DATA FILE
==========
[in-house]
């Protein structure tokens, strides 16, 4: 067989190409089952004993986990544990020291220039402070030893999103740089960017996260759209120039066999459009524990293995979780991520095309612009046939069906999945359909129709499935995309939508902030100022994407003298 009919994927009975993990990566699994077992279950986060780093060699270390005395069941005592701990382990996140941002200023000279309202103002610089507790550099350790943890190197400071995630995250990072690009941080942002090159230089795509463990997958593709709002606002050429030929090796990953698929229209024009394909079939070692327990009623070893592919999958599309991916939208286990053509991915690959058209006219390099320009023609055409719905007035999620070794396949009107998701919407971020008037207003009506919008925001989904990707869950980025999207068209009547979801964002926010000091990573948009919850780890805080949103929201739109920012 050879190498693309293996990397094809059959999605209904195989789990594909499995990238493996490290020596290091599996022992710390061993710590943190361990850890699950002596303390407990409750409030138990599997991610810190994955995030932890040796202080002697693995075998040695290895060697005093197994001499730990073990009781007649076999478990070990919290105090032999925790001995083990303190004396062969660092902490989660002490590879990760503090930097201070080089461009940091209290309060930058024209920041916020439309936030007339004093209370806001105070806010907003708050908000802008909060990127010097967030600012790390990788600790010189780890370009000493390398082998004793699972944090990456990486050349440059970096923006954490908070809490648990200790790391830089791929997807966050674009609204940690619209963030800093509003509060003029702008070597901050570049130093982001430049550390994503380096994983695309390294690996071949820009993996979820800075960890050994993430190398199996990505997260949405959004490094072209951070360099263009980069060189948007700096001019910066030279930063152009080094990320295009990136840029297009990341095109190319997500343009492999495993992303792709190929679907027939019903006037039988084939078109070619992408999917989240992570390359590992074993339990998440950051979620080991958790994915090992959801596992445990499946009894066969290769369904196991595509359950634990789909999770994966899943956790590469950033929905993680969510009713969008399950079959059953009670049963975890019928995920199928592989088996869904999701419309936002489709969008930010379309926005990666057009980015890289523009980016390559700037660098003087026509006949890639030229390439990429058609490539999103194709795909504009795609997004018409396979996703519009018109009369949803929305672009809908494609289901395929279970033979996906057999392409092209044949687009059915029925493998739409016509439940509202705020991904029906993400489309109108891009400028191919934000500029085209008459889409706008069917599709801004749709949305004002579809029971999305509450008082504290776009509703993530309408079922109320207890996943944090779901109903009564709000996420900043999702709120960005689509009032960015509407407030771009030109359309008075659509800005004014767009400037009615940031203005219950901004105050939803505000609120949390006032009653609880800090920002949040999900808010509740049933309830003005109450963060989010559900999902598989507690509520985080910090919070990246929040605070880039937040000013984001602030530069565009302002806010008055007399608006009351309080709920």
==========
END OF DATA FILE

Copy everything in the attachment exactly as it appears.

[in-house]
């Protein structure tokens, strides 16, 4: 067989190409089952004993986990544990020291220039402070030893999103740089960017996260759209120039066999459009524990293995979780991520095309612009046939069906999945359909129709499935995309939508902030100022994407003298 009919994927009975993990990566699994077992279950986060780093060699270390005395069941005592701990382990996140941002200023000279309202103002610089507790550099350790943890190197400071995630995250990072690009941080942002090159230089795509463990997958593709709002606002050429030929090796990953698929229209024009394909079939070692327990009623070893592919999958599309991916939208286990053509991915690959058209006219390099320009023609055409719905007035999620070794396949009107998701919407971020008037207003009506919008925001989904990707869950980025999207068209009547979801964002926010000091990573948009919850780890805080949103929201739109920012 050879190498693309293996990397094809059959999605209904195989789990594909499995990238493996490290020596290091599996022992710390061993710590943190361990850890699950002596303390407990409750409030138990599997991610810190994955995030932890040796202080002697693995075998040695290895060697005093197994001499730990073990009781007649076999478990070990919290105090032999925790001995083990303190004396062969660092902490989660002490590879990760503090930097201070080089461009940091209290309060930058024209920041916020439309936030007339004093209370806001105070806010907003708050908000802008909060990127010097967030600012790390990788600790010189780890370009000493390398082998004793699972944090990456990486050349440059970096923006954490908070809490648990200790790391830089791929997807966050674009609204940690619209963030800093509003509060003029702008070597901050570049130093982001430049550390994503380096994983695309390294690996071949820009993996979820800075960890050994993430190398199996990505997260949405959004490094072209951070360099263009980069060189948007700096001019910066030279930063152009080094990320295009990136840029297009990341095109190319997500343009492999495993992303792709190929679907027939019903006037039988084939078109070619992408999917989240992570390359590992074993339990998440950051979620080991958790994915090992959801596992445990499946009894066969290769369904196991595509359950634990789909999770994966899943956790590469950033929905993680969510009713969008399950079959059953009670049963975890019928995920199928592989088996869904999701419309936002489709969008930010379309926005990666057009980015890289523009980016390559700037660098003087026509006949890639030229390439990429058609490539999103194709795909504009795609997004018409396979996703519009018109009369949803929305672009809908494609289901395929279970033979996906057999392409092209044949687009059915029925493998739409016509439940509202705020991904029906993400489309109108891009400028191919934000500029085209008459889409706008069917599709801004749709949305004002579809029971999305509450008082504290776009509703993530309408079922109320207890996943944090779901109903009564709000996420900043999702709120960005689509009032960015509407407030771009030109359309008075659509800005004014767009400037009615940031203005219950901004105050939803505000609120949390006032009653609880800090920002949040999900808010509740049933309830003005109450963060989010559900999902598989507690509520985080910090919070990246929040605070880039937040000013984001602030530069565009302002806010008055007399608006009351309080709920």